3. Are payments to vendors properly analyzed where compliance with Form 1099 filing requirements are met? We have observed that exempt organizations may have token compliance in the 1099 area by preparing and filing 1099’s for payments to individuals who are indeed independent contractors.   However, payments to business entities for services received are generally subject to 1099 reporting requirements, unless an exception applies. General exceptions are annual payments less than $600 for non-employee compensation, payments to an entity treated as a C- or S-Corporation for tax purposes, payments for merchandise, and limited items that are not of a service nature. If no exception applies, and a 1099 is not prepared and filed, there are separate failure to file and failure to furnish penalties of $100 per occurrence, with those penalties schedule to increase. We suggest reviewing your 1099 preparation procedures, and insure that compliance with these rules is being met.
  4. Similarly, are payments to vendors in compliance with backup withholding rules? We are observing some compliance shortfalls in the area of obtaining EIN’s from vendors, and therefore issues with backup withholding arise. If in a vendor arrangement a taxpayer identification number/EIN has not been provided by the vendor to the organization, the organization is required to withhold backup withholding on reportable payments at a 28% percent rate at the time it makes the payment to the payee. In an audit situation, this can potentially result in a large withholding tax assessment, with related penalties. We suggest mandating that Form W-9 be obtained on all vendors that would fall under these requirements.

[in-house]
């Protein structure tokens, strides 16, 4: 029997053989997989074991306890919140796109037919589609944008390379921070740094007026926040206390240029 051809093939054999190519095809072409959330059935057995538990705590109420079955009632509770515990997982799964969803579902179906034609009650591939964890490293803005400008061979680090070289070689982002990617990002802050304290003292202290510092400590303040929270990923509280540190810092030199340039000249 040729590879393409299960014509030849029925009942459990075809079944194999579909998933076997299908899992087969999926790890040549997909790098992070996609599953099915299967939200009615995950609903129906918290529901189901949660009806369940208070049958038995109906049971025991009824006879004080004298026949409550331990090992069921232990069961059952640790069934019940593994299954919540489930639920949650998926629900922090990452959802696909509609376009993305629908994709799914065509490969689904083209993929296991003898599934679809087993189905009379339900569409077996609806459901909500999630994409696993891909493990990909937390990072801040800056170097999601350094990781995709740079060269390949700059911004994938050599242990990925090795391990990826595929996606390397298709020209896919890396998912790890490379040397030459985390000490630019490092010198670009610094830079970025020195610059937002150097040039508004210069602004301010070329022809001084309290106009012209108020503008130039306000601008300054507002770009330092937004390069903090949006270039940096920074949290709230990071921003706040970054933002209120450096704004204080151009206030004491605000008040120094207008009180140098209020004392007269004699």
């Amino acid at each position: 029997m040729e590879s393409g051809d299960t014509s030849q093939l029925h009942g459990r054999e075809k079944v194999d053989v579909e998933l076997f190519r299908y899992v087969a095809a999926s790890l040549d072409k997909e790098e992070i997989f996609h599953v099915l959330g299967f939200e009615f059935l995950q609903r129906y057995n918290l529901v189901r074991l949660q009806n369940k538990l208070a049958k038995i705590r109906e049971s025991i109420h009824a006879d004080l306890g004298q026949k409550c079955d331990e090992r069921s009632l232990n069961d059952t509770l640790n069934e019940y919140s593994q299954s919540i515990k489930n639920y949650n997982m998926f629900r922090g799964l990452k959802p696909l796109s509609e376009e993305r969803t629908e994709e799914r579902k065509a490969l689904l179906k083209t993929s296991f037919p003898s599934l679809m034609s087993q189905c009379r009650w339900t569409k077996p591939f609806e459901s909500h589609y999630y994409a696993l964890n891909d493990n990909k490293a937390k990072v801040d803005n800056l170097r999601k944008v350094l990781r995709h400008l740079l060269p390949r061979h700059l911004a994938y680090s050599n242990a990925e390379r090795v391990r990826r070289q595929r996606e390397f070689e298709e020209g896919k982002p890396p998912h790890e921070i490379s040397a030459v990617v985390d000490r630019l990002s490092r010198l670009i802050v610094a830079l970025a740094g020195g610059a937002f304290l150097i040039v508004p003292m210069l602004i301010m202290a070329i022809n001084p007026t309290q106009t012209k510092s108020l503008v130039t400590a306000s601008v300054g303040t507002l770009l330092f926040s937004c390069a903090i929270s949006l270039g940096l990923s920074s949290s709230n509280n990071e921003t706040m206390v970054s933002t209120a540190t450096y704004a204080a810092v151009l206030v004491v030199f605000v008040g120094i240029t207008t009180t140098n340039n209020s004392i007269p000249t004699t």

5. Is corporate credit card use complying with IRS requirements? Somewhat similar in nature to the discussion in 1 above, corporate credit card usage can present compliance issues. In some organizations, key employees may not be required to submit itemized receipts for business expense charges on an organization credit card. IRS guidelines indicate that in those scenarios that the payment is considered to have been made under a non-accountable plan, and that the entire payment is taxable to the key employee, and therefore wages for employment tax purposes. Specifically, the IRS requires substantiation for all lodging, and other business expenses more than $75. If your organization has a corporate credit card in use, we suggest analyzing policy to insure that these IRS requirements are met.

Having addressed these “outside the box” risk areas, I think this discussion gives exempt organizations an opportunity to monitor these areas of potential risk. With the current emphasis on “good governance” practices, I think this discussion should be a motivating factor to implement best practices in these areas, which helps the overall risk management of the organization. We would be happy to discuss any of these areas that are of concern to you.